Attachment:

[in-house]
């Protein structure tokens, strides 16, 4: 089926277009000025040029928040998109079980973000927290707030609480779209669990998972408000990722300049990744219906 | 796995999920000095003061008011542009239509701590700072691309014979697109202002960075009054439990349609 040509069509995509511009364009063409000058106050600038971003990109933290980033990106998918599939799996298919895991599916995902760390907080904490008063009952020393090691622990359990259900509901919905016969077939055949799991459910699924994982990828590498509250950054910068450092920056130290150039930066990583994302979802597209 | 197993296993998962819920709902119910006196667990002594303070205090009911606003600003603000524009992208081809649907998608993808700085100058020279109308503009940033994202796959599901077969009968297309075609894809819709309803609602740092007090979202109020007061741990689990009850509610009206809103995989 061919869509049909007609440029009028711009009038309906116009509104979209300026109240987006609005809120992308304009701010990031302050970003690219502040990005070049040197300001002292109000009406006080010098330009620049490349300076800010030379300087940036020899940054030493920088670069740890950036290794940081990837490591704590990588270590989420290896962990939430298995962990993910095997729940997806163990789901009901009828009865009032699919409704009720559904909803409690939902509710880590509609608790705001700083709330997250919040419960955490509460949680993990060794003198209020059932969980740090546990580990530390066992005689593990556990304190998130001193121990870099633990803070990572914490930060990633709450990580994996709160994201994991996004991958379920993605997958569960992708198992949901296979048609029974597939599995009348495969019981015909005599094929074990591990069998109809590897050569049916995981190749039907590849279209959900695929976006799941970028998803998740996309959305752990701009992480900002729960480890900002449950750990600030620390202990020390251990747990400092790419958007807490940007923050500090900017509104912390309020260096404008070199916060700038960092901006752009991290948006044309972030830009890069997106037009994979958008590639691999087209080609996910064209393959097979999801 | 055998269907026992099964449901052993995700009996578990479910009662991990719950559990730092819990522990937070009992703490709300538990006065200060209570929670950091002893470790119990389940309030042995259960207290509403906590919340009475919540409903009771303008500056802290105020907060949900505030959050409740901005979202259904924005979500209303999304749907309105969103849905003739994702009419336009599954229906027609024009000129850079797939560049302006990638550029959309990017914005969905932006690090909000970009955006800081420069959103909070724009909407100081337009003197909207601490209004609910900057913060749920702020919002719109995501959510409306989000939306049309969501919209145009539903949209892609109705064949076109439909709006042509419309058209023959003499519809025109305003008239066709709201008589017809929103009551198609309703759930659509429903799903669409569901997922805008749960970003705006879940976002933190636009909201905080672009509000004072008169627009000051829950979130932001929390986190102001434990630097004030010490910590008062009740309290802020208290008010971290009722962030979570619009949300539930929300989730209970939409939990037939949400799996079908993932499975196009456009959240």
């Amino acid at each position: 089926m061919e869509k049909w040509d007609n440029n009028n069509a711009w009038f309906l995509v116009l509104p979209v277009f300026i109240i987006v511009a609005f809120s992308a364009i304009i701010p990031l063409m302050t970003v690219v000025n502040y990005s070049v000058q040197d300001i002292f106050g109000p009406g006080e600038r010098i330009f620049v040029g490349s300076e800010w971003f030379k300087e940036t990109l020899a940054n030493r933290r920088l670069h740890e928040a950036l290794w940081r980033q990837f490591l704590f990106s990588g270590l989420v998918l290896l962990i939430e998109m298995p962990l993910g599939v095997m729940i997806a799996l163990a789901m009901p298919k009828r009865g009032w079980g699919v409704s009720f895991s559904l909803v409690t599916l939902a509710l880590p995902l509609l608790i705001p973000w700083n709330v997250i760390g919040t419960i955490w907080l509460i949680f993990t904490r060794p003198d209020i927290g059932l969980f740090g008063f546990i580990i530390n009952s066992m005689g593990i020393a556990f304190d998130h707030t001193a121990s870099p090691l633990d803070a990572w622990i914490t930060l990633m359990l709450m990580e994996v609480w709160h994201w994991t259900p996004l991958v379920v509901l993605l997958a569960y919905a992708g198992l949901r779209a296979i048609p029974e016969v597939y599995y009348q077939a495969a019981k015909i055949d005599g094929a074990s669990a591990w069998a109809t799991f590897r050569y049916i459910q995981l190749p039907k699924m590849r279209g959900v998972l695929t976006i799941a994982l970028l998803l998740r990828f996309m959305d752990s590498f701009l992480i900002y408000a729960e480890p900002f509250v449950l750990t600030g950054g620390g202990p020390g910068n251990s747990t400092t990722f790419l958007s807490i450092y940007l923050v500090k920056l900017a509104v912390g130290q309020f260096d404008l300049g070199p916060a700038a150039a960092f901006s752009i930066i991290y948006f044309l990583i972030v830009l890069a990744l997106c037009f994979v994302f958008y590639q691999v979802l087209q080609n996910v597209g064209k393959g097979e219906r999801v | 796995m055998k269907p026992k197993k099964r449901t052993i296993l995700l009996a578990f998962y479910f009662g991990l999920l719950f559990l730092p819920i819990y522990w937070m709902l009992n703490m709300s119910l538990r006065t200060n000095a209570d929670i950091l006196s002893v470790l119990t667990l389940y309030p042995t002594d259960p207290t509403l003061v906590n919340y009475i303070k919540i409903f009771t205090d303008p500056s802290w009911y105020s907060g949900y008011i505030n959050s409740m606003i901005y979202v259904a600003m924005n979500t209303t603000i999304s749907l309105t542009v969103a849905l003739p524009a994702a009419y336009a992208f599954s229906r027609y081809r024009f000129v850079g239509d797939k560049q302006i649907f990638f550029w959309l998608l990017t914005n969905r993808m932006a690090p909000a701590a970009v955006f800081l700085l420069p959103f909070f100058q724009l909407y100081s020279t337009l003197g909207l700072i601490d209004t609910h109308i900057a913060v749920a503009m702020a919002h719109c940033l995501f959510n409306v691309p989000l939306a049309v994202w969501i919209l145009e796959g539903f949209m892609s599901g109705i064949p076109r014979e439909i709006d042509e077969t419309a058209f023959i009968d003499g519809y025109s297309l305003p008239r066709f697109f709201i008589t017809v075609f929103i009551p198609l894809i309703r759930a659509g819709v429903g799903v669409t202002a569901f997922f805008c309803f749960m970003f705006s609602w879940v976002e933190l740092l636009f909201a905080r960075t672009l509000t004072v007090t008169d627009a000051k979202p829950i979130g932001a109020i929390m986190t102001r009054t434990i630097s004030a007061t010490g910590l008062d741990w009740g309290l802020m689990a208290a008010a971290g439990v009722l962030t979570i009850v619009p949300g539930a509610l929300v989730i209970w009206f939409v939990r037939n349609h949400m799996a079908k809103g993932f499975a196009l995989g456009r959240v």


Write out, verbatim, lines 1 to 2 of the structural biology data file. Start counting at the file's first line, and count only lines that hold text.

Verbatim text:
[in-house]
């Protein structure tokens, strides 16, 4: 089926277009000025040029928040998109079980973000927290707030609480779209669990998972408000990722300049990744219906 | 796995999920000095003061008011542009239509701590700072691309014979697109202002960075009054439990349609 040509069509995509511009364009063409000058106050600038971003990109933290980033990106998918599939799996298919895991599916995902760390907080904490008063009952020393090691622990359990259900509901919905016969077939055949799991459910699924994982990828590498509250950054910068450092920056130290150039930066990583994302979802597209 | 197993296993998962819920709902119910006196667990002594303070205090009911606003600003603000524009992208081809649907998608993808700085100058020279109308503009940033994202796959599901077969009968297309075609894809819709309803609602740092007090979202109020007061741990689990009850509610009206809103995989 061919869509049909007609440029009028711009009038309906116009509104979209300026109240987006609005809120992308304009701010990031302050970003690219502040990005070049040197300001002292109000009406006080010098330009620049490349300076800010030379300087940036020899940054030493920088670069740890950036290794940081990837490591704590990588270590989420290896962990939430298995962990993910095997729940997806163990789901009901009828009865009032699919409704009720559904909803409690939902509710880590509609608790705001700083709330997250919040419960955490509460949680993990060794003198209020059932969980740090546990580990530390066992005689593990556990304190998130001193121990870099633990803070990572914490930060990633709450990580994996709160994201994991996004991958379920993605997958569960992708198992949901296979048609029974597939599995009348495969019981015909005599094929074990591990069998109809590897050569049916995981190749039907590849279209959900695929976006799941970028998803998740996309959305752990701009992480900002729960480890900002449950750990600030620390202990020390251990747990400092790419958007807490940007923050500090900017509104912390309020260096404008070199916060700038960092901006752009991290948006044309972030830009890069997106037009994979958008590639691999087209080609996910064209393959097979999801 | 055998269907026992099964449901052993995700009996578990479910009662991990719950559990730092819990522990937070009992703490709300538990006065200060209570929670950091002893470790119990389940309030042995259960207290509403906590919340009475919540409903009771303008500056802290105020907060949900505030959050409740901005979202259904924005979500209303999304749907309105969103849905003739994702009419336009599954229906027609024009000129850079797939560049302006990638550029959309990017914005969905932006690090909000970009955006800081420069959103909070724009909407100081337009003197909207601490209004609910900057913060749920702020919002719109995501959510409306989000939306049309969501919209145009539903949209892609109705064949076109439909709006042509419309058209023959003499519809025109305003008239066709709201008589017809929103009551198609309703759930659509429903799903669409569901997922805008749960970003705006879940976002933190636009909201905080672009509000004072008169627009000051829950979130932001929390986190102001434990630097004030010490910590008062009740309290802020208290008010971290009722962030979570619009949300539930929300989730209970939409939990037939949400799996079908993932499975196009456009959240």